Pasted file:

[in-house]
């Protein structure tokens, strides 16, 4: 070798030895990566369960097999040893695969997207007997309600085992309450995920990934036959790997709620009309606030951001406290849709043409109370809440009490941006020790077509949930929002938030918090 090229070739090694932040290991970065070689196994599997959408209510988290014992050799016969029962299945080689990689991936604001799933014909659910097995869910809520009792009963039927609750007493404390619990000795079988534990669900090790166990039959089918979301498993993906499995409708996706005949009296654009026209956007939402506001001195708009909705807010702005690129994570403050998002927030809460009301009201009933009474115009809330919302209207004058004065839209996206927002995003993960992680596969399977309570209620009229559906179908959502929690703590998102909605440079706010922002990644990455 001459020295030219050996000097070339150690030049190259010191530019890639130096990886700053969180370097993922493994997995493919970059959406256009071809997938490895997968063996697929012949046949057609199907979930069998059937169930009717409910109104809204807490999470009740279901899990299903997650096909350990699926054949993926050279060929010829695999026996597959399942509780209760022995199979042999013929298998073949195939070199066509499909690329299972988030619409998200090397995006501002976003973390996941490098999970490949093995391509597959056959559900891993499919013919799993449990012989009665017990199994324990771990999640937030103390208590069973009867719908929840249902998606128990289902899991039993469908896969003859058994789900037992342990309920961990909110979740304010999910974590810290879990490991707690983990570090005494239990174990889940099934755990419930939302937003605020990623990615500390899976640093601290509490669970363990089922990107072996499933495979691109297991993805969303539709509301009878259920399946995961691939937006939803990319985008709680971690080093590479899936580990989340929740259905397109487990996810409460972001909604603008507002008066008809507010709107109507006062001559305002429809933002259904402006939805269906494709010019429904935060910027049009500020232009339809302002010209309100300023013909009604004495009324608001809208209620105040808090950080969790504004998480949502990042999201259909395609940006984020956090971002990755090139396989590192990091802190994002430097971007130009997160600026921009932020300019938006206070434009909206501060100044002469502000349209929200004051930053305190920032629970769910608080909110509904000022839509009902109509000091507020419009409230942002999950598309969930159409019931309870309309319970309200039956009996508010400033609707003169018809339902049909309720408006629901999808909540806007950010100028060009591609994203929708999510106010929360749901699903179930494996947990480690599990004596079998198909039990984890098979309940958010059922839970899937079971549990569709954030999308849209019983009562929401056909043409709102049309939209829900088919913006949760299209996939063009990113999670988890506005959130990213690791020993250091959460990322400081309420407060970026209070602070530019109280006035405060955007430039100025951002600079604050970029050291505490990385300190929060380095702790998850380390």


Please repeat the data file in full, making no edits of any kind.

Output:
[in-house]
């Protein structure tokens, strides 16, 4: 070798030895990566369960097999040893695969997207007997309600085992309450995920990934036959790997709620009309606030951001406290849709043409109370809440009490941006020790077509949930929002938030918090 090229070739090694932040290991970065070689196994599997959408209510988290014992050799016969029962299945080689990689991936604001799933014909659910097995869910809520009792009963039927609750007493404390619990000795079988534990669900090790166990039959089918979301498993993906499995409708996706005949009296654009026209956007939402506001001195708009909705807010702005690129994570403050998002927030809460009301009201009933009474115009809330919302209207004058004065839209996206927002995003993960992680596969399977309570209620009229559906179908959502929690703590998102909605440079706010922002990644990455 001459020295030219050996000097070339150690030049190259010191530019890639130096990886700053969180370097993922493994997995493919970059959406256009071809997938490895997968063996697929012949046949057609199907979930069998059937169930009717409910109104809204807490999470009740279901899990299903997650096909350990699926054949993926050279060929010829695999026996597959399942509780209760022995199979042999013929298998073949195939070199066509499909690329299972988030619409998200090397995006501002976003973390996941490098999970490949093995391509597959056959559900891993499919013919799993449990012989009665017990199994324990771990999640937030103390208590069973009867719908929840249902998606128990289902899991039993469908896969003859058994789900037992342990309920961990909110979740304010999910974590810290879990490991707690983990570090005494239990174990889940099934755990419930939302937003605020990623990615500390899976640093601290509490669970363990089922990107072996499933495979691109297991993805969303539709509301009878259920399946995961691939937006939803990319985008709680971690080093590479899936580990989340929740259905397109487990996810409460972001909604603008507002008066008809507010709107109507006062001559305002429809933002259904402006939805269906494709010019429904935060910027049009500020232009339809302002010209309100300023013909009604004495009324608001809208209620105040808090950080969790504004998480949502990042999201259909395609940006984020956090971002990755090139396989590192990091802190994002430097971007130009997160600026921009932020300019938006206070434009909206501060100044002469502000349209929200004051930053305190920032629970769910608080909110509904000022839509009902109509000091507020419009409230942002999950598309969930159409019931309870309309319970309200039956009996508010400033609707003169018809339902049909309720408006629901999808909540806007950010100028060009591609994203929708999510106010929360749901699903179930494996947990480690599990004596079998198909039990984890098979309940958010059922839970899937079971549990569709954030999308849209019983009562929401056909043409709102049309939209829900088919913006949760299209996939063009990113999670988890506005959130990213690791020993250091959460990322400081309420407060970026209070602070530019109280006035405060955007430039100025951002600079604050970029050291505490990385300190929060380095702790998850380390």